Cold Weather Boating: 8 Things You Need To Know

Boating in the cold ads on risks that otherwise wouldn’t be there during warm-weather boating. According to, any water temperature below 70°F should be treated with caution if you don’t have a wet suit. Death to hyperthermia can happen within 30-90 minutes in water 32.5-40°F degrees. Even in water 60-70°F, death can happen in 2-40 hours (source).

So, the 2 most important things you can do when boating in cold weather is to wear a life jacket and make sure your kill switch is connected. A life jacket will keep your head above the water and keep you warm. The killswitch will ensure you don’t get stranded if you fall in.

Some places such as the Washington State coast, never really get warm water temperatures. So, you should always boat with caution in these areas. Although this post is titled cold weather boating, it should be more like cold water boating, as the water is what usually poses the most danger.

Below, I explain 11 tips about boating in the cold that you should know.

1. Wear a dry/wet suit

A wet or dry suit could save your life if you fall into the water, even in relatively warm water. A dry suit could keep you from getting wet if you fall in. This will increase your survival expectancy tenfold if you fall into the water.

However, dry suits are not cheap, and you’ll need to drop at least $400 to get one. Here is a link to a relatively cheap one on Amazon I found. I especially recommend getting a dry suit if you plan on boating in any water temperatures below 50°F.

If you don’t have the money for a dry suit, you can find wet suites such as this one for much cheaper. Wet suits won’t be nearly as good as dry suites at keeping you warm and dry, but they will significantly increase your ability to be in cold water.

2. Wear a life jacket

Pairing a life jacket with a dry suit is the safest thing you can do when boating in cold weather. The drysuit will keep you dry and warm, and the life jacket will keep your head out of the water in case you pass out.

Not only that, a bright-colored lifejacket will help search and rescue find you in case of an emergency.

3. Keep your kill switch connected

The absolute worst thing that can happen when boating in cold weather is for you to fall out of your boat and not be able to get back into it. So, it’s extremely important to wear your kill switch, especially for speed boats and bass boats, where falling off is more likely.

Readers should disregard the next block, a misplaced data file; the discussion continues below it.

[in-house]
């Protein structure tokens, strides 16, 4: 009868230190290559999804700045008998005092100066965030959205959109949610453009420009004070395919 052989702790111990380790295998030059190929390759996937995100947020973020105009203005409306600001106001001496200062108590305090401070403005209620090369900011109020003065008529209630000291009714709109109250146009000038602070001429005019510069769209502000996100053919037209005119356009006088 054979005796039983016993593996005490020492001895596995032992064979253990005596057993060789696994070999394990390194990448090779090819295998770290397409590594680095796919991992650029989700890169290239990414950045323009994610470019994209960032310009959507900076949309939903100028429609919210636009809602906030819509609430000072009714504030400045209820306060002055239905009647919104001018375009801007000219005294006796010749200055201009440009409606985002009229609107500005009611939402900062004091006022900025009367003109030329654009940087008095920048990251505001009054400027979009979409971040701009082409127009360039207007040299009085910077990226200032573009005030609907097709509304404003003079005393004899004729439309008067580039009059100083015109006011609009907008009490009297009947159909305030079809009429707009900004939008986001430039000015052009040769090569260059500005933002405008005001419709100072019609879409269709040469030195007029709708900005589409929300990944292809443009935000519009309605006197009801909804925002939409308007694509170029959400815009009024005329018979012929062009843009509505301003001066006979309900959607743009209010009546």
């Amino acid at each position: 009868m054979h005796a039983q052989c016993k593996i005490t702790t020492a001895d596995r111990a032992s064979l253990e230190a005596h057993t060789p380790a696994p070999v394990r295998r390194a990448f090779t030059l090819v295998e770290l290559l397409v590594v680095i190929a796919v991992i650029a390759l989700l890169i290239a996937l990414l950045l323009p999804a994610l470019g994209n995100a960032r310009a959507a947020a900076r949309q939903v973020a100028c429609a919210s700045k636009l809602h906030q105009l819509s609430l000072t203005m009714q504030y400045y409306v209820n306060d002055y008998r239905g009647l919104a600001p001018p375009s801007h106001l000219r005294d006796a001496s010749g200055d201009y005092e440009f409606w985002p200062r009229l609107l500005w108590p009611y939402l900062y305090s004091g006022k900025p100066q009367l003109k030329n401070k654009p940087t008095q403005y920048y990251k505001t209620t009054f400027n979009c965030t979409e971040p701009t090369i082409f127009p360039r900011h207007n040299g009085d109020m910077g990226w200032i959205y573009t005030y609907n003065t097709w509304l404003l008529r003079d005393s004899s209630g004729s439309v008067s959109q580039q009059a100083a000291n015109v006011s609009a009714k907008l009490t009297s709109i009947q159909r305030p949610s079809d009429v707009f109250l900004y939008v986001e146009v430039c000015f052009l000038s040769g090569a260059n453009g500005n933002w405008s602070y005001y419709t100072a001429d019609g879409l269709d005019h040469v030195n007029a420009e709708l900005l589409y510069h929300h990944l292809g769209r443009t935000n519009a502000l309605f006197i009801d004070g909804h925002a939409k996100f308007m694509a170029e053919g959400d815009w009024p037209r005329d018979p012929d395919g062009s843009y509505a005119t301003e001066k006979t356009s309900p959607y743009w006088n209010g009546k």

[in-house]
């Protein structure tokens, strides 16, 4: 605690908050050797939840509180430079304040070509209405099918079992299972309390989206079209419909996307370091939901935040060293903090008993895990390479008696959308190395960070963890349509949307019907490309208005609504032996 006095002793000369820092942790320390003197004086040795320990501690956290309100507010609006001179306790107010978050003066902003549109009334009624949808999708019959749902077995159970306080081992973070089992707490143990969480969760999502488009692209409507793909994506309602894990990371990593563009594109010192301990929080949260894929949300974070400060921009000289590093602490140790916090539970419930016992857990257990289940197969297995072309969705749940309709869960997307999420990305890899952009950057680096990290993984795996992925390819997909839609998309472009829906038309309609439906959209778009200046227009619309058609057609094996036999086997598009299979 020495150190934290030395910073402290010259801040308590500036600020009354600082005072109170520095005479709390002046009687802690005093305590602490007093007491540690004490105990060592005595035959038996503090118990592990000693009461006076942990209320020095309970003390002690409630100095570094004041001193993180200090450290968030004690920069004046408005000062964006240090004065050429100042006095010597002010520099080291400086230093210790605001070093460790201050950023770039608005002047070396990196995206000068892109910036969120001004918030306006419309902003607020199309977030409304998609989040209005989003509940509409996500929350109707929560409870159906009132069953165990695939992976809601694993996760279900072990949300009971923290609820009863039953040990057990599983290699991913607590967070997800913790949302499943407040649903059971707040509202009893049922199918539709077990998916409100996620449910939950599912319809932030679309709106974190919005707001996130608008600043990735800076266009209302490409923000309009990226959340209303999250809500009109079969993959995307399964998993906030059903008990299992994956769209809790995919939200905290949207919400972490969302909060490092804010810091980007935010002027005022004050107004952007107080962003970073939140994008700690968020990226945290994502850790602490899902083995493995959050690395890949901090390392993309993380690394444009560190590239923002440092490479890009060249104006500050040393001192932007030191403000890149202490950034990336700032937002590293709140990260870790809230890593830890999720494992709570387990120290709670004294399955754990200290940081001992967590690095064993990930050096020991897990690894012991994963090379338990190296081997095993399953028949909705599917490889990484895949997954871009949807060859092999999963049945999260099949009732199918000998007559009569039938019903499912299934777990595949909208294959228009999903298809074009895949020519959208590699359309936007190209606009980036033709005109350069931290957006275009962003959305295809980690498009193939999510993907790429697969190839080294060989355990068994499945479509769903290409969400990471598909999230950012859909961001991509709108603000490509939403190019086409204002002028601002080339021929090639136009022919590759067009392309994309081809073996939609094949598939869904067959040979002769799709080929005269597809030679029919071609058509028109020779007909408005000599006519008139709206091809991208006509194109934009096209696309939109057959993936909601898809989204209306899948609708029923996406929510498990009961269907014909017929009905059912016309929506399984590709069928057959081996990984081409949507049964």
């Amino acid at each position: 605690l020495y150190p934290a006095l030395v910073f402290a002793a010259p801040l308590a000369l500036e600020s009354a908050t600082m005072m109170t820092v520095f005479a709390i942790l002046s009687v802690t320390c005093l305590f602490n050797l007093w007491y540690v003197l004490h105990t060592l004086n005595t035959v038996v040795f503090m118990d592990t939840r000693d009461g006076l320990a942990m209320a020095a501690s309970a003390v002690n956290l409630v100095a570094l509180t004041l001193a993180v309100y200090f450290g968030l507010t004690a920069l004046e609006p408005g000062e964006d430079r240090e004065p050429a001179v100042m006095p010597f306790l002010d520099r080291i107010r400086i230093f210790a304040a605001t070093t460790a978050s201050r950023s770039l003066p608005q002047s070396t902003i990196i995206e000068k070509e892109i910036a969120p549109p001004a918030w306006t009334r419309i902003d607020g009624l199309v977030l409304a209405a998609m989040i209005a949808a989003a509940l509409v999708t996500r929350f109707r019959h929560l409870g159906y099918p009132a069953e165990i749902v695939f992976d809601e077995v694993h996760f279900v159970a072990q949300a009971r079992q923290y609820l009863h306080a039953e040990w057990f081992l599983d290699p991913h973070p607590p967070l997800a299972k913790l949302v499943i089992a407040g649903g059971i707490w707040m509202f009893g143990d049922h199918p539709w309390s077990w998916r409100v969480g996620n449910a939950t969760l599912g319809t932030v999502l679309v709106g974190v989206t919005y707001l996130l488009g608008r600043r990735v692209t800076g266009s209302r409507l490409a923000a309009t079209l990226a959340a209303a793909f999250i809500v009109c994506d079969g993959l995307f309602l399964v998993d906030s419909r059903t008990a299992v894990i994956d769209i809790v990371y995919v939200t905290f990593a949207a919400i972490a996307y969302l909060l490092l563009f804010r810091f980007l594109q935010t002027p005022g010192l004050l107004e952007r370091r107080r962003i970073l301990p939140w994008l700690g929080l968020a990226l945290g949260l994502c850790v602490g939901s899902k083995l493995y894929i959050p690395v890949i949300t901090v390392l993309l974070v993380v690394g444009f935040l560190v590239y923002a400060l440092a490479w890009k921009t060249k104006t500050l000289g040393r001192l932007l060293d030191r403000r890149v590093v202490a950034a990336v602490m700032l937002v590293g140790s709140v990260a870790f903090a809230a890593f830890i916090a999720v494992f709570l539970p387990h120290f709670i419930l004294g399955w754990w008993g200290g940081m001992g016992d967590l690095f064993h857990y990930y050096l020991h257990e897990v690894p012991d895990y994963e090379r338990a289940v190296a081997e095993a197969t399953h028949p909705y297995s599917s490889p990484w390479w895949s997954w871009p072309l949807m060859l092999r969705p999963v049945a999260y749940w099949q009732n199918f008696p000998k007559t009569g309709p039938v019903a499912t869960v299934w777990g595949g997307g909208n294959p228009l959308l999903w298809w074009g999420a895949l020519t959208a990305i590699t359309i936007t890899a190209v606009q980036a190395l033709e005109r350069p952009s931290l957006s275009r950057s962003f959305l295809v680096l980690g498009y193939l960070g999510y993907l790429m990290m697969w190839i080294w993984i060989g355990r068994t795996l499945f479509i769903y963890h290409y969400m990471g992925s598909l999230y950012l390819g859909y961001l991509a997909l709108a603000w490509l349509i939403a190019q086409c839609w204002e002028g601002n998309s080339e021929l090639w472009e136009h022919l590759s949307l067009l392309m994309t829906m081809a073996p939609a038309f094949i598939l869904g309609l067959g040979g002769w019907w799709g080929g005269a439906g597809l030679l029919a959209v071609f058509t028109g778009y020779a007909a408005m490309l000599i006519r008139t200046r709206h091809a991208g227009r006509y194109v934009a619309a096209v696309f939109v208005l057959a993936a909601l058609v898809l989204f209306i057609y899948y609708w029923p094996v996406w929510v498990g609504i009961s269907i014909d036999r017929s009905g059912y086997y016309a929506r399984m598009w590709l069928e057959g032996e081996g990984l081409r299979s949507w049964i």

4. Carry a VHF radio and an EPIRB

A VHF radio allows instant communication from you to other boats, marinas, bridges, and the Coast Gaurd (source). So if you were to get into trouble, it would be easy to get help even if you don’t have phone service.

An EPIRB (Emergency Position Indicating Radio Beacon) helps search and rescue find you in case of an emergency. If the water is cold, there is very limited time to get saved, so this will help cut down that time in case of an emergency.

5. Make sure you have working flairs

Flairs are another emergency visual signal you can use to get help quickly. However, many people don’t realize that flairs expire and need to be replaced once every 3 years.

6. Don’t captain when drunk

If your blood alcohol concentration is higher than the legal limit in your state, it is illegal to operate a boat. Along with that, if an emergency were to happen, you may not make correct decisions when drunk. So to avoid this, the captain should only ever have a couple of drinks max when going out on the boat.

7. Leave your word when going out

Make sure someone knows if you’re going out boating (especially on a large body of water). You should tell them what time to expect you back and when they should call emergency services if you don’t come back. If an emergency were to happen, a cold night cold kill you from hyperthermia even if you have a lot of layers.

8. Bring extra layers

Always wear a jacket if it’s cold, but you should also bring extra blankets and clothes in case the temperature drops or an emergency happens that makes you stay on your boat overnight. Along with that, if you were to fall in the water, extra dry clothes could save your life.